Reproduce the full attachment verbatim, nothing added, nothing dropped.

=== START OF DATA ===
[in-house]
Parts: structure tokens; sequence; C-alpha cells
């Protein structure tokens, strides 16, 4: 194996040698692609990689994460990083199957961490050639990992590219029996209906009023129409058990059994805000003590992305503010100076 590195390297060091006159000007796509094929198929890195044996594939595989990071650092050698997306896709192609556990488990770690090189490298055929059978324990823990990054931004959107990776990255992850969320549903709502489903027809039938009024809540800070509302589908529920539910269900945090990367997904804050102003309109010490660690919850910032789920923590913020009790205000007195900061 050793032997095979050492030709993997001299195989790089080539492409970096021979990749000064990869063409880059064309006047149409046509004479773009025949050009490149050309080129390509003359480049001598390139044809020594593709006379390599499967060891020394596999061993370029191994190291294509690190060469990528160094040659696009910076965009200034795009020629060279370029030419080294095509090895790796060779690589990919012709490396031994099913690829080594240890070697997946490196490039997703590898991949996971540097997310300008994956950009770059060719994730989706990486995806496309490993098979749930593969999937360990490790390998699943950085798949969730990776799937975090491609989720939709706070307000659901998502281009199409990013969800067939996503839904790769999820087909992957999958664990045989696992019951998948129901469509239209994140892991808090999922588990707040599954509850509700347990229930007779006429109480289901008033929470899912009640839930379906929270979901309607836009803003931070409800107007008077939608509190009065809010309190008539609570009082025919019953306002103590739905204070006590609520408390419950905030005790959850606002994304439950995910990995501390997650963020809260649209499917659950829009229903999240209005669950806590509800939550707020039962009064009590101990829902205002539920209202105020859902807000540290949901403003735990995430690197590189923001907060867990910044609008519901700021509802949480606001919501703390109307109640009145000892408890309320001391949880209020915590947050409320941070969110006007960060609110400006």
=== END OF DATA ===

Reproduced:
[in-house]
Parts: structure tokens; sequence; C-alpha cells
């Protein structure tokens, strides 16, 4: 194996040698692609990689994460990083199957961490050639990992590219029996209906009023129409058990059994805000003590992305503010100076 590195390297060091006159000007796509094929198929890195044996594939595989990071650092050698997306896709192609556990488990770690090189490298055929059978324990823990990054931004959107990776990255992850969320549903709502489903027809039938009024809540800070509302589908529920539910269900945090990367997904804050102003309109010490660690919850910032789920923590913020009790205000007195900061 050793032997095979050492030709993997001299195989790089080539492409970096021979990749000064990869063409880059064309006047149409046509004479773009025949050009490149050309080129390509003359480049001598390139044809020594593709006379390599499967060891020394596999061993370029191994190291294509690190060469990528160094040659696009910076965009200034795009020629060279370029030419080294095509090895790796060779690589990919012709490396031994099913690829080594240890070697997946490196490039997703590898991949996971540097997310300008994956950009770059060719994730989706990486995806496309490993098979749930593969999937360990490790390998699943950085798949969730990776799937975090491609989720939709706070307000659901998502281009199409990013969800067939996503839904790769999820087909992957999958664990045989696992019951998948129901469509239209994140892991808090999922588990707040599954509850509700347990229930007779006429109480289901008033929470899912009640839930379906929270979901309607836009803003931070409800107007008077939608509190009065809010309190008539609570009082025919019953306002103590739905204070006590609520408390419950905030005790959850606002994304439950995910990995501390997650963020809260649209499917659950829009229903999240209005669950806590509800939550707020039962009064009590101990829902205002539920209202105020859902807000540290949901403003735990995430690197590189923001907060867990910044609008519901700021509802949480606001919501703390109307109640009145000892408890309320001391949880209020915590947050409320941070969110006007960060609110400006």